• The same local counsel, after receiving fees from representative settlements, set up at least two scholarship funds to benefit the families of the fund members.
  • In a lawsuit, a former partner of Bernstein Litowitz Berger & Grossman LLP alleged “that he had been forced to resign after blowing the whistle on what he considered to be the firm’s unethical litigation conduct” involving the alleged allocation of class-action work and fees to Mississippi firms with relationships with the state’s attorney general. We know of the case only because the Southern District of New York, and then the Second Circuit Court of Appeals, rebuffed the parties’ attempt to keep the complaint under seal as part of their settlement.
  • Grant & Eisenhofer has hosted at least one of its client’s holiday dinners. While admittedly a minor perk, skeptics of class action litigation have long criticized purportedly educational conferences sponsored by class counsel for the benefit of their contingency clients.

Do these conflicts bedevil the Tesla settlement?  We can’t tell based on this record.  In an adversarial proceeding, a party could seek discovery from each plaintiff, just as the special master did in State Street.  Without discovery, Tesla stockholders and other observers are left to scan public records.  Sometimes, as in the State Street case, those records lead to a Boston Globe exposé.  Other times, they lead nowhere:  nothing suggests that the ATRS/Chargois relationship was ever disclosed before the special master discovered it.  The Tesla settlement is particularly opaque: only two of the plaintiffs are U.S. public-sector pension funds who make public records available.  Private institutional investors have more limited disclosure requirements.

The Tesla settlement, like most similar cases in federal courts or the Court of Chancery, appears likely to receive approval without an adversarial processes’ assurance that the plaintiffs who purport to represent absent stockholders exercise independent judgment and serve as more than mere names on a complaint.  State Street showed that undisclosed and ugly things may crawl around undiscovered and out of sight.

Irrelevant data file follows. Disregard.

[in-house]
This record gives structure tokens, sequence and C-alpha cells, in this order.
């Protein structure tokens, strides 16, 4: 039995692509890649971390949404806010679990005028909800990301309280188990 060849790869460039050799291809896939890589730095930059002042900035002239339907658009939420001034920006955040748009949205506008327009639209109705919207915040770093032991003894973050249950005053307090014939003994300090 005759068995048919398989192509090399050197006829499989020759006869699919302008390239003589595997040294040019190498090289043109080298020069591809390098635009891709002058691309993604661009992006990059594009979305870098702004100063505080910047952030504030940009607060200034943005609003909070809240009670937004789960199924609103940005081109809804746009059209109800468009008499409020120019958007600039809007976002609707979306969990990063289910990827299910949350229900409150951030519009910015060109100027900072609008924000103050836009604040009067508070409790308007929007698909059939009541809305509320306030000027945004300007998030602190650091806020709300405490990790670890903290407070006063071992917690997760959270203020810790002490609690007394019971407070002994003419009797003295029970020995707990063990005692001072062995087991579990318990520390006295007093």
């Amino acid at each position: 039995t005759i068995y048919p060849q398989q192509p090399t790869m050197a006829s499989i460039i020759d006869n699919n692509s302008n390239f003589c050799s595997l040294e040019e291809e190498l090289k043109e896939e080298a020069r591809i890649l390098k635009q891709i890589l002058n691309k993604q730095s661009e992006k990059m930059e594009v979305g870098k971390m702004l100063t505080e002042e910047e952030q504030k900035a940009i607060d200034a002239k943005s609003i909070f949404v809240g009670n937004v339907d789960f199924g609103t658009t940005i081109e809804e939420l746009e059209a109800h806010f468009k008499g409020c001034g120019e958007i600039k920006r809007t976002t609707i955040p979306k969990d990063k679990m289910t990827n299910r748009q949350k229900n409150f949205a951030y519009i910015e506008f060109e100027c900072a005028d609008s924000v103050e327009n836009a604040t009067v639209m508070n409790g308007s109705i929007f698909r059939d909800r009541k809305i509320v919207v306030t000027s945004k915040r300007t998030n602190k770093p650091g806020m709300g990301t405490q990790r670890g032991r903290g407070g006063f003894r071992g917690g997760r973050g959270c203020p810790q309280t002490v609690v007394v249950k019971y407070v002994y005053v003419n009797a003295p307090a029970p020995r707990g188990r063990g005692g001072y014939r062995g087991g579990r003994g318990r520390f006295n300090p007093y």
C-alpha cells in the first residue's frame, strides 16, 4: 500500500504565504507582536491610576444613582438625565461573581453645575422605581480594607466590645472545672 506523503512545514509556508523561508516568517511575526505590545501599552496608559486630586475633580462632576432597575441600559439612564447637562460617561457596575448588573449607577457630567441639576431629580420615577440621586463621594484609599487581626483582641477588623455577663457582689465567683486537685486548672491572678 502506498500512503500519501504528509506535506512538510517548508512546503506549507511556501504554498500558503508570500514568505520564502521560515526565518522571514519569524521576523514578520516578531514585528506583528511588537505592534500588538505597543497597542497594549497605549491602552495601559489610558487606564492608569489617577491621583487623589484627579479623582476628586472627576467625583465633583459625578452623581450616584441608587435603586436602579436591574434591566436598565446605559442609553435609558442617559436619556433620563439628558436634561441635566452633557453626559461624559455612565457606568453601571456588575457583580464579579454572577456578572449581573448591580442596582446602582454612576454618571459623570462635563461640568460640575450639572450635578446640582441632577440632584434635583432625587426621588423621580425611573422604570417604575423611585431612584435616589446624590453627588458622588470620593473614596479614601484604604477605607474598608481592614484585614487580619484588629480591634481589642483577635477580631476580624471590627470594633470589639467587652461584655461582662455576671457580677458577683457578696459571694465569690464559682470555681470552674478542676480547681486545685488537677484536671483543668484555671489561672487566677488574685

Ultimately, we should turn over more rocks and adjust our judicial processes when courts can no longer rely on adversarial parties to surface relevant information.  For instance, courts could more routinely appoint special masters to provide adversarial scrutiny of class settlements, or at a minimum create more robust disclosure requirements that would capture a State Street-style conflict. Courts could also address the reality that these settlement hearings more closely resemble unopposed ex parte proceedings than ordinary actions and impose expanded duties of candor on counsel. Absent judicial action, congressional leadership may be required, including amendments to the Private Securities Litigation Reform Act. 

Without adversarial testing from courts or Congress, we may never know how many conflicts compromise class action settlements.  Absent some adversarial testing forcing information to the surface, troubling realities may only emerge when chance and circumstance combine to uncover the truth. State Street revealed the ATRS/Chargois relationship only because multiple law firms coincidentally made errors in their fee applications and because the Boston Globe’s Spotlight team followed up with questions.  Without reform, stockholders will have to wait for the stars to align again before the next scandal surfaces.

This post was co-written with Anthony Rickey.